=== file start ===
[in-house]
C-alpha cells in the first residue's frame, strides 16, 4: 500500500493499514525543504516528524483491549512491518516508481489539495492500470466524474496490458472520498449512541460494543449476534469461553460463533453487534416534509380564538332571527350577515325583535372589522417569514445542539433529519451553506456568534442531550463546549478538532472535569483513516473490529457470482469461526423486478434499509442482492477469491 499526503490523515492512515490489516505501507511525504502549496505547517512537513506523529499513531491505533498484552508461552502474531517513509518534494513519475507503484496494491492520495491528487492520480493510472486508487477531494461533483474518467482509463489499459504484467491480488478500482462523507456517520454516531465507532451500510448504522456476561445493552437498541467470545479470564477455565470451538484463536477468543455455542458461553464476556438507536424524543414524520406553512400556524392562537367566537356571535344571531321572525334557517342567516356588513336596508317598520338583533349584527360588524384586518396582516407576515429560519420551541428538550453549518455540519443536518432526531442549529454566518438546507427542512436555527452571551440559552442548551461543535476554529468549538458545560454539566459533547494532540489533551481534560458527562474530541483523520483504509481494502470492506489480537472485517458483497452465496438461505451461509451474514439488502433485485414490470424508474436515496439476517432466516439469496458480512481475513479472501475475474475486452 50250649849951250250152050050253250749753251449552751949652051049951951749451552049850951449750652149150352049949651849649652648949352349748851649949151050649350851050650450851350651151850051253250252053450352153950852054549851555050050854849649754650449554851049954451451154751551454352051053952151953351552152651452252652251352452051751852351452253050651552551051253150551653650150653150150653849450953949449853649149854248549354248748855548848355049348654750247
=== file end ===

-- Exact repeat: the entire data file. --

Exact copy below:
[in-house]
C-alpha cells in the first residue's frame, strides 16, 4: 500500500493499514525543504516528524483491549512491518516508481489539495492500470466524474496490458472520498449512541460494543449476534469461553460463533453487534416534509380564538332571527350577515325583535372589522417569514445542539433529519451553506456568534442531550463546549478538532472535569483513516473490529457470482469461526423486478434499509442482492477469491 499526503490523515492512515490489516505501507511525504502549496505547517512537513506523529499513531491505533498484552508461552502474531517513509518534494513519475507503484496494491492520495491528487492520480493510472486508487477531494461533483474518467482509463489499459504484467491480488478500482462523507456517520454516531465507532451500510448504522456476561445493552437498541467470545479470564477455565470451538484463536477468543455455542458461553464476556438507536424524543414524520406553512400556524392562537367566537356571535344571531321572525334557517342567516356588513336596508317598520338583533349584527360588524384586518396582516407576515429560519420551541428538550453549518455540519443536518432526531442549529454566518438546507427542512436555527452571551440559552442548551461543535476554529468549538458545560454539566459533547494532540489533551481534560458527562474530541483523520483504509481494502470492506489480537472485517458483497452465496438461505451461509451474514439488502433485485414490470424508474436515496439476517432466516439469496458480512481475513479472501475475474475486452 50250649849951250250152050050253250749753251449552751949652051049951951749451552049850951449750652149150352049949651849649652648949352349748851649949151050649350851050650450851350651151850051253250252053450352153950852054549851555050050854849649754650449554851049954451451154751551454352051053952151953351552152651452252652251352452051751852351452253050651552551051253150551653650150653150150653849450953949449853649149854248549354248748855548848355049348654750247